Sit down and stay awhile. 

By Grace Elkus
Updated August 26, 2015
Martinan/Getty Images

Between grab-and-go granola bars and drive-through dinners, eating on the run has become a common—and often mindless—habit. But even if you’re trying to nosh on healthy options, eating in-transit might be sabotaging your diet, according to new research.

The study, which was conducted by the University of Surrey, showed that eating while walking prompts us to consume more food later in the day, which could eventually lead to weight gain and obesity. The results were published in the Journal of Health Psychology.

Sixty females (both dieters and non-dieters) participated in the study. The participants ate a cereal bar while doing one of three activities: watching a short clip of “Friends,” walking around in a corridor, or talking with a fellow participant.

After the experiment, the participants filled out a follow-up questionnaire and took part in a taste test. They were offered four bowls of snacks—chocolate, carrot sticks, grapes, and chips—and after they left the room, the researchers measured how much had been consumed.

In both the television-watching and socializing groups, participants who identified as dieters consumed fewer calories and less mass than the non-dieting participants. But in the group that had walked while eating the cereal bar, the dieting participants munched on more snacks at the taste test—five times more chocolate, to be exact—than their non-dieting counterparts.

So what is it about eating on-the-go that makes people overindulge?

“[It] may be because walking is a powerful form of distraction which disrupts our ability to process the impact eating has on our hunger,” lead author Professor Jane Ogden said in a statement. "Or it may be because walking, even just around a corridor, can be regarded as a form of exercise which justifies overeating later on as a form of reward."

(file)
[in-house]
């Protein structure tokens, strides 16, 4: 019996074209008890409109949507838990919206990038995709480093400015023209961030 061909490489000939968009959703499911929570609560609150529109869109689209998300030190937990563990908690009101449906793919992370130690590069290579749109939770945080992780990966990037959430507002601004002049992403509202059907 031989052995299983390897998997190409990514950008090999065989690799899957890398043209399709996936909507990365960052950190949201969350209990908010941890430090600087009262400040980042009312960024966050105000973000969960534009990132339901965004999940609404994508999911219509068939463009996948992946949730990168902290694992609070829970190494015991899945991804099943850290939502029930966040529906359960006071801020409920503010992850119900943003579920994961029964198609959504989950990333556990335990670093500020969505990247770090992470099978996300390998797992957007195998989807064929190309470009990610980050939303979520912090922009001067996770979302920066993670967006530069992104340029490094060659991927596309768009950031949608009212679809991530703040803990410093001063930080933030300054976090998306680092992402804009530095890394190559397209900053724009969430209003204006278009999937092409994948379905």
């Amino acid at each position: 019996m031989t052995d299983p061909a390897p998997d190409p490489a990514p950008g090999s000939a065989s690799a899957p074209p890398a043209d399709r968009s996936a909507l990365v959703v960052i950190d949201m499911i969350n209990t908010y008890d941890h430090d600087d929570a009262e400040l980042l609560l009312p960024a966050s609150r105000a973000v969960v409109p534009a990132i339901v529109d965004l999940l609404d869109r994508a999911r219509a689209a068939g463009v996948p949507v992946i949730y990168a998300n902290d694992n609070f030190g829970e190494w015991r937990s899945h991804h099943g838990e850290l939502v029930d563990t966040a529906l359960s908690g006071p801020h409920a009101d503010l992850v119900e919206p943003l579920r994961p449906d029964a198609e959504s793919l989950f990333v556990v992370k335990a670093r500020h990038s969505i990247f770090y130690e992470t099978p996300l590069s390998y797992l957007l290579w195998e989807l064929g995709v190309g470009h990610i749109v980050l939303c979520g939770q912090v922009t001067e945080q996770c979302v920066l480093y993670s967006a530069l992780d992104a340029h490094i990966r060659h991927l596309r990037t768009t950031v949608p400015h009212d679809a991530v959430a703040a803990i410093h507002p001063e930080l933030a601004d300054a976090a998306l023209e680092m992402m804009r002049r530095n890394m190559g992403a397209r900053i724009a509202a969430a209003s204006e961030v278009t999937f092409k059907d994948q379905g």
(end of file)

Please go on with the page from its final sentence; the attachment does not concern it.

Although eating while walking triggered more over-consumption than eating while participating in the other activities, any form of distraction—including eating at our desks—can be detrimental for weight loss, Ogden said.

“When we don't fully concentrate on our meals and the process of taking in food, we fall into a trap of mindless eating where we don't track or recognize the food that has just been consumed," she said.

Another study, which was recently published in Public Health Nutrition and examined the eating habits of college students, showed that eating on the run, using media while eating, and dining on campus resulted in poor dietary patterns. Students who made their meals at home and regularly ate breakfast and dinner consumed less fast food and sugary drinks, and ate more fruits and veggies.

The authors concluded that the way we structure mealtimes, as well as the context in which we consume our food, influences our food choices. So next time you're about to grab your sandwich and run—pause. It will pay off in the long run to sit down and savor it (bonus points if you don't turn on the TV).